Your home is your castle, your sanctuary. It is the place you go to retreat from the stresses of life. It should be a place where you feel safe and protected. When you contract with construction or repair professionals to do work on your home, you expect them to treat it with respect and to provide the kind of expert workmanship you deserve. Unfortunately, that is not always the case. When you discover or suspect that the work done on your home is not up to par, how should you deal with it? Consider some of the advice given below.
Document the Situation
Regardless of the situation, delay in completion, sloppy workmanship or any area of the work that raises questions or concerns, document the details and your communication with the contractor. Take photos, when appropriate. Document your communication by putting it in writing, such as an email or, even better, a certified letter. Clearly outline your expectations and your intent to terminate the contract if the work is not redone according to the standards of your contract.
Request a Timely Remedy of the Situation
Always begin by requesting the original professional to remedy the situation and agree to a deadline for when that correction will be completed. Again, document these agreements in writing. If the problem is not corrected in the timeline agreed upon, it may be time to halt any further work or release of payment.
Get a Second Opinion
If you and your contractor do not see eye-to-eye on the need for a remedy, don’t hesitate to get a second opinion. This could be from a professional home inspector or another construction professional, such as your local building inspector.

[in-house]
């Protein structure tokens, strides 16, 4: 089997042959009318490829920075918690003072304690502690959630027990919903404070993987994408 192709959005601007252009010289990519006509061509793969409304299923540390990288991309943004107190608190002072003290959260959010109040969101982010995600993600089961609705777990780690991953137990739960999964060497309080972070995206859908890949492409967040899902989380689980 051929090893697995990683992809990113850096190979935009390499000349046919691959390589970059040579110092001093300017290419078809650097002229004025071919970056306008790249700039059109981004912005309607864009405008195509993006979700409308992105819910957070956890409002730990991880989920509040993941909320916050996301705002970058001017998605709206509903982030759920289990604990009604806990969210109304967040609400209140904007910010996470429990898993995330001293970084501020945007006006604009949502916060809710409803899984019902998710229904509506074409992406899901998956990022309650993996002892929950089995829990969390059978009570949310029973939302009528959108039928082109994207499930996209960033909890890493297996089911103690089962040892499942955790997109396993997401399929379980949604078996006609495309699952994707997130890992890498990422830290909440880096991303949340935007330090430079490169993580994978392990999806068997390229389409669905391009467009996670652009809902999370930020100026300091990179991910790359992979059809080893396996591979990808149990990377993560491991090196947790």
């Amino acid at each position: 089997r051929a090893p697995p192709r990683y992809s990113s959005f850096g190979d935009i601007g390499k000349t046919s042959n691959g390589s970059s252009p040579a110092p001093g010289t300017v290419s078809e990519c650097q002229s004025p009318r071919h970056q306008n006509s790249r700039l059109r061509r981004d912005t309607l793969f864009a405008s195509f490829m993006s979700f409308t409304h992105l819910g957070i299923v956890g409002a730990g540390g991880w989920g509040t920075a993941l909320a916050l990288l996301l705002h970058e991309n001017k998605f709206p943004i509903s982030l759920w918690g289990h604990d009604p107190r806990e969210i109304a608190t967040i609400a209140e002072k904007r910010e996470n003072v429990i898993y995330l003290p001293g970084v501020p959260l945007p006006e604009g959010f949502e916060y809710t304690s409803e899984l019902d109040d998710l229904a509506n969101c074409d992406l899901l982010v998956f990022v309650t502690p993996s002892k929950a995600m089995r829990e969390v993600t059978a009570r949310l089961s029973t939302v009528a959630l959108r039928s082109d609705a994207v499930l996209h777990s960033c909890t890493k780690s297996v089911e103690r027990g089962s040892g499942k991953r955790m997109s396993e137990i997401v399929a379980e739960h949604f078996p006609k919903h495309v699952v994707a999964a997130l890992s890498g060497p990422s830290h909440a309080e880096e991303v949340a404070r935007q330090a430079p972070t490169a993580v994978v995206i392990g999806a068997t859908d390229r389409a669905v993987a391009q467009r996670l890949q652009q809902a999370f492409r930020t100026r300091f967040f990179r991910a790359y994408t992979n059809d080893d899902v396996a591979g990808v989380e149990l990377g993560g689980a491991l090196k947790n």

Understand Your Legal Rights
Protect yourself by consulting with legal counsel. If you are hesitant to seek out legal representation, remember that each state has its own regulations regarding proper procedures for handling unprofessional work on your home. Check your state government website to find the department which can provide you information related to proper legal procedures for protecting your property and ending your legal commitment to the contractor.
Avoid the Problem by Hiring True Professionals
The best advice related to unprofessional workmanship comes from Eric Larson, lead architect at RemWhirl Architecture and Landscape Design – make sure you’re hiring a true professional for your project before it starts. This is especially true when they are building or remodeling your home. “A professional will know how to ask you the right questions,” Larson counsels. “They will want to understand your lifestyle and how you use your home, so they can design it accordingly.”
Likewise, you should ask the right questions of them. Ask for proof of their licensure as a contractor or architect in your state and city. Request proof of current liability insurance in the form of a certificate of insurance sent to you direct from their insurance company (not a copy of their policy). Ask for references that include customers who have hired them to complete similar projects on their homes, and then take the time to contact them.
Choosing a reputable contractor to do work on your home is the biggest safeguard against these problems. Always, no matter how highly recommended, insist on a detailed written contract that specifies the entire scope and payment terms for the work, including your right to terminate the contract for non-performance of standard work practices.
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